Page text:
Jails could sell e-cigarettes to inmates
Posted August 8, 2014
Raleigh, N.C. — A bill awaiting Gov. Pat McCrory's signature would allow county jails across North Carolina to sell e-cigarettes to inmates.
The provision, requested by the North Carolina Sheriffs' Association, is tucked into House Bill 1133, the Technical Corrections omnibus. It reverses a law passed earlier this year that would have banned inmates from possessing "vapor products," or electronic cigarettes.
The measure specifically gives jails the authority to "give or sell" inmates e-cigarettes or smoking cessation items such as nicotine lozenges or patches. It does not apply to state prisons.
"There are a number of jails across the state that allow their inmates to purchase these e-cigarettes," said Sheriffs' Association director Eddie Caldwell.
Smoking was banned on the grounds of North Carolina prisons and jails in March 2010. Since then, however, jail staff have had to contend with inmates suffering from nicotine withdrawal. Some have turned to e-cigarettes as the solution.
"Traditional cigarettes create a risk of fire, a risk of secondhand smoke and other things like that," Caldwell said, "that at least as far as I’ve heard are not a problem with e-cigarettes."
Under the provision, it would still be a misdemeanor for anyone outside the jail to give an e-cigarette to an inmate. Backers of the provision say that's because many are made of metal and could be turned in homemade knives or weapons.
But it would no longer be a crime for an inmate to possess an e-cigarette as long as he or she bought it from the jail commissary. According to Caldwell, the commissaries would be allowed to sell specially made plastic e-cigarettes that couldn't easily be turned into weapons.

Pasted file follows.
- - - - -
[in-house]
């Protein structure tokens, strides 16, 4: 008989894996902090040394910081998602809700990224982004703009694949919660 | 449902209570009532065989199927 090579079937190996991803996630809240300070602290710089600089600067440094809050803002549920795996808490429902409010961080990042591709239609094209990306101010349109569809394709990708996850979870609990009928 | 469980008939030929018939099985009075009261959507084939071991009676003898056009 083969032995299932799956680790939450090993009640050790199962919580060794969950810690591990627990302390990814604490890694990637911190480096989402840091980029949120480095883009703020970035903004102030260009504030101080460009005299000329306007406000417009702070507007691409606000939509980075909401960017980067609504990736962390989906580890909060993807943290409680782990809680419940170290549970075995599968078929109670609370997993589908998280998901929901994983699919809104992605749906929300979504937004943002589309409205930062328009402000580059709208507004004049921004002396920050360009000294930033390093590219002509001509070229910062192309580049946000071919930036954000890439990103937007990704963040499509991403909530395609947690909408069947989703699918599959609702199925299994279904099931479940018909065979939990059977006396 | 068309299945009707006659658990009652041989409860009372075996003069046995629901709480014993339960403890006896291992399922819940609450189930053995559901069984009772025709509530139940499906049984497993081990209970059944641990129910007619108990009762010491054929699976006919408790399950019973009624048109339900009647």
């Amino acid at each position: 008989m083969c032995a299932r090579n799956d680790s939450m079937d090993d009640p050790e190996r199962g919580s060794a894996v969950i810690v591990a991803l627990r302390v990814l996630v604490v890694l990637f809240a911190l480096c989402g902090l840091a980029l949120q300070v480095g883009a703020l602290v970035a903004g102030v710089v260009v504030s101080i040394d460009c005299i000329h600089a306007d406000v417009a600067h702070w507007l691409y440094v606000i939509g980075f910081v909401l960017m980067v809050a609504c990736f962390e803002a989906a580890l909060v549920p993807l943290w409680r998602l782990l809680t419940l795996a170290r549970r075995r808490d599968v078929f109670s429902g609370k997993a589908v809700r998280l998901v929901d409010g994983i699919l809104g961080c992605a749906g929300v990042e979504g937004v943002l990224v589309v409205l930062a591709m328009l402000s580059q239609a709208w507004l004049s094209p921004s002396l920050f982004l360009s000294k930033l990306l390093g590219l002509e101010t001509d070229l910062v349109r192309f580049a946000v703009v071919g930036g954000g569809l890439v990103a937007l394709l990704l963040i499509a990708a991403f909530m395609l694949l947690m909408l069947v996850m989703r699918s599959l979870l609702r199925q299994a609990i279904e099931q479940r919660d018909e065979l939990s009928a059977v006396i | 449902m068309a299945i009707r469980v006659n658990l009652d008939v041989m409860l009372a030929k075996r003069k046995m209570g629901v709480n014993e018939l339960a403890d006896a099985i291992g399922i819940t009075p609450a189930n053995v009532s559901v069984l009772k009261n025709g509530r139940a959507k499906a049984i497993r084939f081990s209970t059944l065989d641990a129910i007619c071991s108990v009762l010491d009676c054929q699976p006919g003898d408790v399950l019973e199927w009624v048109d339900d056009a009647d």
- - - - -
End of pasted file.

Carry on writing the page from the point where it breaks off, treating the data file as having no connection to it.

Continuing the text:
The jails also could make a profit from the sales.
"Typically, the canteen does make money for the county. In a lot of cases, that funds the inmate welfare fund, which provides for inmates that don't have any money," Caldwell said.
Early versions of the bill would have allowed the sale of the devices only to inmates "involved in an authorized smoking cessation program." That language was removed after health advocates argued that e-cigarettes are not an FDA-approved smoking cessation tool. Studies have shown they're no more effective than nicotine patches in the long run.
However, health advocates still have concerns about local governments selling an addictive substance – nicotine – to a captive population for a profit.
"Why do these e-cigarettes need to be provided at all?” asked North Carolina Alliance for Health director Pam Seamans. "It certainly makes us scratch our heads.
"All state prisons are tobacco-free – they have to help [inmates] break that addiction," Seamans said.
Scientists still don't know enough about the long-term effect of using the vapor devices or inhaling the vapor secondhand, she said.
"If they think that using an electronic cigarette in a smoke-free environment is OK, that’s questionable in terms of health effects," she said.
According to the state Department of Public Health, 26 of the 65 compounds found in e-cigarettes are on the FDA's list of harmful and potentially harmful substances. Seamans says the FDA is in the process of regulating the devices as a tobacco product but hasn't yet been able to say precisely what's in them.
RJR Vapor, a subsidiary of tobacco giant Reynolds American, is in the process of rolling out a new disposable electronic cigarette, Vuse, that will be manufactured in North Carolina.
If the governor signs the bill or allows it to become law without his signature, it would take effect Dec. 1.